A special train takes cars assembled in Renault’s factory in northern Morocco to Tanger-Med port, half an hour away. It is then a short trip on a car carrier to the European markets where they are sold.
The plant, which produced 229,000 cars in 2015, up from export 174,000 the year before, is the largest car factory in Africa with capacity to produce 340,000 vehicles annually. The bulk of its output is destined for Spain, France and Germany.
“We are in a perfect location at the gates of Europe,” says Jean-François Gal, director of the Renault factory.
For Morocco, the benefits of Renault’s €1.6bn investment in the factory go far beyond the 7,100 jobs it has created. The plant started production in 2012. It has served as a catalyst for the government’s plans to develop an automotive sector that benefits from the country’s proximity to European markets and cheap labour costs: Moroccan car workers earn about a third of their European peers.
The Renault plant, along with a range of tax and other incentives offered in Morocco’s free trade zones, has also attracted foreign makers of car parts. Some 150 automotive-related manufacturers are based in Morocco, according to Hakim Abdelmoumen, president of the Moroccan Association for Automotive Industry and Trade. Some supply the Renault plant but others produce solely for export to Europe and elsewhere.
The expanding automotive industry, with its widening supply chain, has also convinced PSA Peugeot Citroën, the French carmaker, to open a plant in Kenitra on Morocco’s Atlantic coast. This will be completed in 2019, with an initial capacity to produce 90,000 vehicles annually, rising within three years to 200,000, which will be made mainly for export to African markets.
Mr Abdelmoumen says most international companies that built plants in Morocco have added to them. “Sumitomo, Yazaki and Valeo are all huge automotive companies that tested Morocco with a plant and they are now accelerating investment,” he says.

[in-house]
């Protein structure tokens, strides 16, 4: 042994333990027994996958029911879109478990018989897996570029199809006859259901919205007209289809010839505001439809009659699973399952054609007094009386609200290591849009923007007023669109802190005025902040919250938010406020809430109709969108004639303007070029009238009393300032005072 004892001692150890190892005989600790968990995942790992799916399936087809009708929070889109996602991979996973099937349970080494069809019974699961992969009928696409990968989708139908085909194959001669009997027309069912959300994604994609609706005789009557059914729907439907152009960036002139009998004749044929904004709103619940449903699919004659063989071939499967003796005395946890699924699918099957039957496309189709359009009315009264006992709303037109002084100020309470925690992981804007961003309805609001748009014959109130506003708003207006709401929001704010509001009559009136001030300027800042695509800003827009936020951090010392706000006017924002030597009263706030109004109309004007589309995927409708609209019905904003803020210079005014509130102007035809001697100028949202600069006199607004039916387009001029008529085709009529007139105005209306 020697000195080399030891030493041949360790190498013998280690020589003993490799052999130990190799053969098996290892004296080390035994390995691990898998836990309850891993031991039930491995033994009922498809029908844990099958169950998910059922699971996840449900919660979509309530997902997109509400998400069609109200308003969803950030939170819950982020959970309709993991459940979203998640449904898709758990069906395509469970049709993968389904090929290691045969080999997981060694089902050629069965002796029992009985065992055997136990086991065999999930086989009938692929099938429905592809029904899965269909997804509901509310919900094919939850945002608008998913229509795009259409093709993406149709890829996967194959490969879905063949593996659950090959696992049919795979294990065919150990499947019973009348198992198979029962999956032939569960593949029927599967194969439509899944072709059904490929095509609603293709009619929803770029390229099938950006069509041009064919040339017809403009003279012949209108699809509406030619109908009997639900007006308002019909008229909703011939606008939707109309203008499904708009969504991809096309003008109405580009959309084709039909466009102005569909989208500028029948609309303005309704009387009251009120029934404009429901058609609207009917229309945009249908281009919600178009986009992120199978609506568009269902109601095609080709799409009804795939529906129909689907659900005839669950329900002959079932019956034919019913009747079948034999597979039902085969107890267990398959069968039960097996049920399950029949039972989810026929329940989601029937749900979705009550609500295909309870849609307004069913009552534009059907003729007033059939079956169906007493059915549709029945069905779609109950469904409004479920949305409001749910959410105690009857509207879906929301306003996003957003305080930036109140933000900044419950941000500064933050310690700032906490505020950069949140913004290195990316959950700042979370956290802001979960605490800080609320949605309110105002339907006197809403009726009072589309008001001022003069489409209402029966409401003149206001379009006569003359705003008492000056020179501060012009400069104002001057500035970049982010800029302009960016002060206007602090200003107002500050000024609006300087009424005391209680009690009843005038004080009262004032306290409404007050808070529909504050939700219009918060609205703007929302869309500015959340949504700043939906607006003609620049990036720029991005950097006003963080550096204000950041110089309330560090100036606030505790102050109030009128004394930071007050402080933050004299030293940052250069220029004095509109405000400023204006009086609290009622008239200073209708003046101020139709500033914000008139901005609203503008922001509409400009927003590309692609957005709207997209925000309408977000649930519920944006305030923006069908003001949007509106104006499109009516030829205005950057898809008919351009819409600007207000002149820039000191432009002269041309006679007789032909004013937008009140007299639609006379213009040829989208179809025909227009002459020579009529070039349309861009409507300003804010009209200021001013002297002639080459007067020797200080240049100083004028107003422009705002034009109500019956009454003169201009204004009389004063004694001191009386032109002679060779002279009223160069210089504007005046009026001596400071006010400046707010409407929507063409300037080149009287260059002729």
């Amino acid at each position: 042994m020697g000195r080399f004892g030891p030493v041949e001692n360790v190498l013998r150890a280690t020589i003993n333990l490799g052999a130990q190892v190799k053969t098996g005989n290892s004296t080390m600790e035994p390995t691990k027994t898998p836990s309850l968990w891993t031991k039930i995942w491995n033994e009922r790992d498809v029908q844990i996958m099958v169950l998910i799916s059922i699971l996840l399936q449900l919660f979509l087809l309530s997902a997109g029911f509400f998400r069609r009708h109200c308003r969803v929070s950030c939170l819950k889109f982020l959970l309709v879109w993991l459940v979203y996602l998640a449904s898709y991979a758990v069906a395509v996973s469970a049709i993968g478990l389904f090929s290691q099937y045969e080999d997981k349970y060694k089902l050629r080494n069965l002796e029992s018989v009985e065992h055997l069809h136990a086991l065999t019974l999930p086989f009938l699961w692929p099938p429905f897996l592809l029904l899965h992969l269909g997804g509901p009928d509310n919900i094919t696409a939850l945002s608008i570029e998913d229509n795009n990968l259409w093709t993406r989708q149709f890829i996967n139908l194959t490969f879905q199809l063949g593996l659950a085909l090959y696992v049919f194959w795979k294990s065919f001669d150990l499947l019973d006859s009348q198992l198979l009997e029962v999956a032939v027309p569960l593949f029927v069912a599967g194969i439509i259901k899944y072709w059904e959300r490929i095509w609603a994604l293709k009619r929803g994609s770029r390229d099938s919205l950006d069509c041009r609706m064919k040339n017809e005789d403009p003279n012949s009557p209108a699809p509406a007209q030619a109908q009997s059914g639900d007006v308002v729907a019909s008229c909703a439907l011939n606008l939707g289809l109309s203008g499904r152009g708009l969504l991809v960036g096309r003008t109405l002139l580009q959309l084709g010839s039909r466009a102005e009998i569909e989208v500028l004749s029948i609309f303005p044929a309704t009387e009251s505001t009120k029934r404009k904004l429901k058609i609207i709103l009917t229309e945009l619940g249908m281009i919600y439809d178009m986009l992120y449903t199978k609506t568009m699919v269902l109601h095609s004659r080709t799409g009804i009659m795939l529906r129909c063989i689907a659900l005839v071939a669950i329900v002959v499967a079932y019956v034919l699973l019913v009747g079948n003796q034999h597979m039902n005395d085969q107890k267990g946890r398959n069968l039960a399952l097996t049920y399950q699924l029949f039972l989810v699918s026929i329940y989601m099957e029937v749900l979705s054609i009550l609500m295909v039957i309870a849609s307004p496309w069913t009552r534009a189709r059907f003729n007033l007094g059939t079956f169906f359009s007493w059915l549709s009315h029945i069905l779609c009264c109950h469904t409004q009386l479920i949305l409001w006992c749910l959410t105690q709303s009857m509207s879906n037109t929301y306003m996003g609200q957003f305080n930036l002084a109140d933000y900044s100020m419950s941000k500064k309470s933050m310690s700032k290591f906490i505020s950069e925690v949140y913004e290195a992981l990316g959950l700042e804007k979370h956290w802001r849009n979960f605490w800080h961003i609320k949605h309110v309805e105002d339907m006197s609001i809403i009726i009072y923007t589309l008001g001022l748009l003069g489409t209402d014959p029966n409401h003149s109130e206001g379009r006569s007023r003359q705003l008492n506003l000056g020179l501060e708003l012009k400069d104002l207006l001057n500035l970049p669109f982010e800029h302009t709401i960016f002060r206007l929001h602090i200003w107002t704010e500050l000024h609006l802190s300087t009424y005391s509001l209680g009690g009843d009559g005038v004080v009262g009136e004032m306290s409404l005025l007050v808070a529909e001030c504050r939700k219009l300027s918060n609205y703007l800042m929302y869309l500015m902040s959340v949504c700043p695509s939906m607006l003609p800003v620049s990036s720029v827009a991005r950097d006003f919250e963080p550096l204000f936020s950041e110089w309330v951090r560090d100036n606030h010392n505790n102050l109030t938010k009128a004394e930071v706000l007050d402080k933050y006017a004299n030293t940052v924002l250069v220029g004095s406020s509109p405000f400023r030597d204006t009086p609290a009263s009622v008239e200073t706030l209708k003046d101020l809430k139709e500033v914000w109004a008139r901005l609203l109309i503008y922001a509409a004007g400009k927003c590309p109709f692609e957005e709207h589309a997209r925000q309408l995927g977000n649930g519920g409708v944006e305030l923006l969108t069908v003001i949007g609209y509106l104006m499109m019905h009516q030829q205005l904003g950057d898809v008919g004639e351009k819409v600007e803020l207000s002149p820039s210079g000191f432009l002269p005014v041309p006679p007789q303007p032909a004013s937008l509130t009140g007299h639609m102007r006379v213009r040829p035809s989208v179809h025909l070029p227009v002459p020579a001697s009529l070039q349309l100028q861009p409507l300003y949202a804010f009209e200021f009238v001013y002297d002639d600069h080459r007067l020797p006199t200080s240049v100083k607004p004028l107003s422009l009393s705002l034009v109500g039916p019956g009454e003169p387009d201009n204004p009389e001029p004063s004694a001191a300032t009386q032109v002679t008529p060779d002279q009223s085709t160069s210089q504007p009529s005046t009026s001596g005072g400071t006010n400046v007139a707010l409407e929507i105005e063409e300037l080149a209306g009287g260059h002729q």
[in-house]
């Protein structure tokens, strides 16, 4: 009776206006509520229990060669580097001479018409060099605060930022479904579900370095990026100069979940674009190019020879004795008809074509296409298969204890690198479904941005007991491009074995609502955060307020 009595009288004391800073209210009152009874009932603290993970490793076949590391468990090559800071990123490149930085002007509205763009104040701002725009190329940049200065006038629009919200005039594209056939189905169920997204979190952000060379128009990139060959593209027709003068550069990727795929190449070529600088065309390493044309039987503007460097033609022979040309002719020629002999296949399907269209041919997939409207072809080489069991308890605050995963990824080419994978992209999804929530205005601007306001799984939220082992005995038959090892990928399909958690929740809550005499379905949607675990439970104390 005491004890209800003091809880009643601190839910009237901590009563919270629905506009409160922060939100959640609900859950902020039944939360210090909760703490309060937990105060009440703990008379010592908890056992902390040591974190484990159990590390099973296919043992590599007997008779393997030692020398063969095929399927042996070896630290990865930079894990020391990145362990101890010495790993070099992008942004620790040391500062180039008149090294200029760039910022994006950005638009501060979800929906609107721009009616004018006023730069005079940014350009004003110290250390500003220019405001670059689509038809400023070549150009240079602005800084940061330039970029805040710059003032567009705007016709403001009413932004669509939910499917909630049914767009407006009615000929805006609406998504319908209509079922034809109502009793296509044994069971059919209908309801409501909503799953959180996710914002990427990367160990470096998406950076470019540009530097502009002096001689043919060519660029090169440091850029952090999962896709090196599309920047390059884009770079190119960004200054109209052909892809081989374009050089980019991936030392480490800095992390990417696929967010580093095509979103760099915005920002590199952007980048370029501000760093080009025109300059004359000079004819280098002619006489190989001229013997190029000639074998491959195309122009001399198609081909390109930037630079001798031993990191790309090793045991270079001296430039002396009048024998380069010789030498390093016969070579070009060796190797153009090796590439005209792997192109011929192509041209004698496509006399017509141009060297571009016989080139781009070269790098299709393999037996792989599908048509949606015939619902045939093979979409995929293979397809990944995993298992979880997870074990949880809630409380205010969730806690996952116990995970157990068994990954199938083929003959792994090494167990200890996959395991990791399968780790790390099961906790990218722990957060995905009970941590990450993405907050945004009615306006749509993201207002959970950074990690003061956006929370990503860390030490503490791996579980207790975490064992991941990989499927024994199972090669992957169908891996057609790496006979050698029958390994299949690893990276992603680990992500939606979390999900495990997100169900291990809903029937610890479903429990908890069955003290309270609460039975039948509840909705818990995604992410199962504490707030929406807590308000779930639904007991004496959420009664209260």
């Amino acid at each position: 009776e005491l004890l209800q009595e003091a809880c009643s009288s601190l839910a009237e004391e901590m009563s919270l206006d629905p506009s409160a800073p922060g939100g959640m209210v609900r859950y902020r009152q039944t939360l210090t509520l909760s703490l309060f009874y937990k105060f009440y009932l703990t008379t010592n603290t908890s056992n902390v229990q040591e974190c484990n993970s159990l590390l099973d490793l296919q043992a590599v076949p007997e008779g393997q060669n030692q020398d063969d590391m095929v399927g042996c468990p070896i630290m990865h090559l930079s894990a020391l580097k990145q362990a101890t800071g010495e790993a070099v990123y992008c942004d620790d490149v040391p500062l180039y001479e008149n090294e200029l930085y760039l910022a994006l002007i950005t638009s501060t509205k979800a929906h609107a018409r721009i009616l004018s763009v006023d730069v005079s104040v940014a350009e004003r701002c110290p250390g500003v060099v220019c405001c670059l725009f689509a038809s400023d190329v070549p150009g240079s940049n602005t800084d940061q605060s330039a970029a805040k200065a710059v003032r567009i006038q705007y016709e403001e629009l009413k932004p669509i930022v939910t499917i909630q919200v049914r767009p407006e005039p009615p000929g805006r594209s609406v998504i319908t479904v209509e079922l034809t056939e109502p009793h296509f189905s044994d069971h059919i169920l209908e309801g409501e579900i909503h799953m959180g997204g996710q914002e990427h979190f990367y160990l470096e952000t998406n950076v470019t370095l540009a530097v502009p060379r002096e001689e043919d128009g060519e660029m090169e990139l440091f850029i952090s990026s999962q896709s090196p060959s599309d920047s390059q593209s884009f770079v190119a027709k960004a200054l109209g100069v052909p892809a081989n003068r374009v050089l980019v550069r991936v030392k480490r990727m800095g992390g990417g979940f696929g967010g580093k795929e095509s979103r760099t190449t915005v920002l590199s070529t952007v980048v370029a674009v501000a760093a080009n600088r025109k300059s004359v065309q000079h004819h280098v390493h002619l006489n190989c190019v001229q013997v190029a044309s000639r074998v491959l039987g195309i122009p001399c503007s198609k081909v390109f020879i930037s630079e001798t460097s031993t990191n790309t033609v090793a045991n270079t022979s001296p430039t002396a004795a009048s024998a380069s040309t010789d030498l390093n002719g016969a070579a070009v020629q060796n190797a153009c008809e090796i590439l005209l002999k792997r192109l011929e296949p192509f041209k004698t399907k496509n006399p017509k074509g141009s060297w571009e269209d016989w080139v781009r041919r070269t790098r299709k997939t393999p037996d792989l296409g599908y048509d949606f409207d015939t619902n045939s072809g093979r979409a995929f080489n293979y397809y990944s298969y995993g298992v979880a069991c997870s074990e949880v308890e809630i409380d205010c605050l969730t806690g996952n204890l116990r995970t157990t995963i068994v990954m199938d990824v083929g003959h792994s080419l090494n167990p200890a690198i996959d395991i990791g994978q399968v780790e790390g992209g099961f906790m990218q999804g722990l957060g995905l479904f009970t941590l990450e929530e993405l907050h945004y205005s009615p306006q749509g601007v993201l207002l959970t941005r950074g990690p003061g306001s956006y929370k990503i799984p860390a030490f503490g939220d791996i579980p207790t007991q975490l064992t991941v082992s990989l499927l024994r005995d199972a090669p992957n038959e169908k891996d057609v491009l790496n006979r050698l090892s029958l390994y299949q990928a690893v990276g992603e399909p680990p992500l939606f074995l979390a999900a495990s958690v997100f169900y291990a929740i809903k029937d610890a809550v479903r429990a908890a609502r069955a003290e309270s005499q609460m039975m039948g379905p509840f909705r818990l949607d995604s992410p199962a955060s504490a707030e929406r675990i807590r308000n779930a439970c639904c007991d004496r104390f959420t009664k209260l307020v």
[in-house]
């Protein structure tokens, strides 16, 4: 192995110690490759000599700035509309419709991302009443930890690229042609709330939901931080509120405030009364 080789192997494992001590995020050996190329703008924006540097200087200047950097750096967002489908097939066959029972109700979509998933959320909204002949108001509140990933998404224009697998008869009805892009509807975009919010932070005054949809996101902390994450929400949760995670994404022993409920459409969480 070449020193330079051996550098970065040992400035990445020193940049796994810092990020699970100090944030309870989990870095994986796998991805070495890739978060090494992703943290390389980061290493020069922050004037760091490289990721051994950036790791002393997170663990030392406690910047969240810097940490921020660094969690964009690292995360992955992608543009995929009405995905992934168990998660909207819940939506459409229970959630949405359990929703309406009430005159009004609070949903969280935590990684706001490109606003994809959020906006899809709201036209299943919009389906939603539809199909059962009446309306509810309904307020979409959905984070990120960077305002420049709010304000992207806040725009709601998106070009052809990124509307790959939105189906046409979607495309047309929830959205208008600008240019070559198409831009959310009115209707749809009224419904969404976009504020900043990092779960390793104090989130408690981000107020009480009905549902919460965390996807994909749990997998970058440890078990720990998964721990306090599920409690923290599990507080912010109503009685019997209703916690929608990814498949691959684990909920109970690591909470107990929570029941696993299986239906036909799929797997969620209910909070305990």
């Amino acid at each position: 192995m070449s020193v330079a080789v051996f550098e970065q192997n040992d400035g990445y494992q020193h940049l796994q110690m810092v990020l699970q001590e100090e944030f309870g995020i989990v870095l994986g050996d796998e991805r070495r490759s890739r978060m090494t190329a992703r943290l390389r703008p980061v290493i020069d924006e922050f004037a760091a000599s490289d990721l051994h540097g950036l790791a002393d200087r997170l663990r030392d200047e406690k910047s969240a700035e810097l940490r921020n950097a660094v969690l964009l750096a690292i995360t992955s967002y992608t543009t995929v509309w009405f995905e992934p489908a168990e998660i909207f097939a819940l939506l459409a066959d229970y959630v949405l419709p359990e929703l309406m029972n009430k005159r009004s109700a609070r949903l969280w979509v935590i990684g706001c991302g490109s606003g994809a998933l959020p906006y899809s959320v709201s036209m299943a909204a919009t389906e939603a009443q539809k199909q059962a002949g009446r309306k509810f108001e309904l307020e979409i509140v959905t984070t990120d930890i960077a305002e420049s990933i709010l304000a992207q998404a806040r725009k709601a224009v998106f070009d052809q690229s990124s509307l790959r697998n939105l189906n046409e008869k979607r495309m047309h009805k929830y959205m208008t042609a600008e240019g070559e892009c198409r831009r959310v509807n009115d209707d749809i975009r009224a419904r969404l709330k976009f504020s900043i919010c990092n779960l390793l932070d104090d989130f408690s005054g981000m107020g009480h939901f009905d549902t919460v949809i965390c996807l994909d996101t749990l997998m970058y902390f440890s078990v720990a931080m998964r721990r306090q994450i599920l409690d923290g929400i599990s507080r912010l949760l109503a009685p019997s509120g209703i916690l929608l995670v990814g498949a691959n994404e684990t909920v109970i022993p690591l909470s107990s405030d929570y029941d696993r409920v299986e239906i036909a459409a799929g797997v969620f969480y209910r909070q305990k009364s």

Tajeddine Bennis, director of Snop Tanger, a French maker of body parts for Renault that started production in Morocco in 2011, says turnover has grown faster than he had expected.
“We reckoned it would be in the order of €30m a year, but we reached €50m last year,” he says. “We were worried about the quality of the local workforce, but our strategy of training youth from local schools has yielded better results than we expected.”
Snop Tanger employs 420 Moroccan workers and exports 30 per cent of its production to Renault plants in Colombia, Brazil, India and South Africa. The rest of its output goes to the Moroccan plant.
With total automotive exports reaching €4.8bn in value last year, the sector is seen as one of Morocco’s big success stories.
Mr Abdelmoumen says the sector is aiming to create 90,000 jobs by 2020 in addition to the 100,000 that already exist.
As part of this, the country’s ministry of industry is supporting automotive-related manufacturing in four specific areas: batteries; seats and interiors; cables and wiring; stamping and metal parts.
One aim is to increase the proportion of locally produced components in exported cars from 40 per cent to 65 per cent by the end of the decade.
A consequence of the arrival of so many foreign companies, says Mehdi El Idrissi, a Moroccan consultant working for Paris-based recruiters Eurosearch & Associés, has been the rise in demand for Moroccan managers with experience of working for international companies. It has led to the beginnings of a reverse brain drain, with qualified Moroccans from the large diaspora in Europe returning to work in top jobs in the auto industry and the much smaller aeronautics sector.
“There are 4.5m Moroccans outside the country,” says Mr Idrissi. “We are now helping several companies looking for Moroccan executives. The main requirement is that they should be top managers able to follow the guidelines of their headquarters, but also to fit into the Moroccan ecosystem. We have 10 companies launching business in Morocco and looking for managers, seven in the auto sector and three in aeronautics.”
This article is subject to a correction and has been amended.
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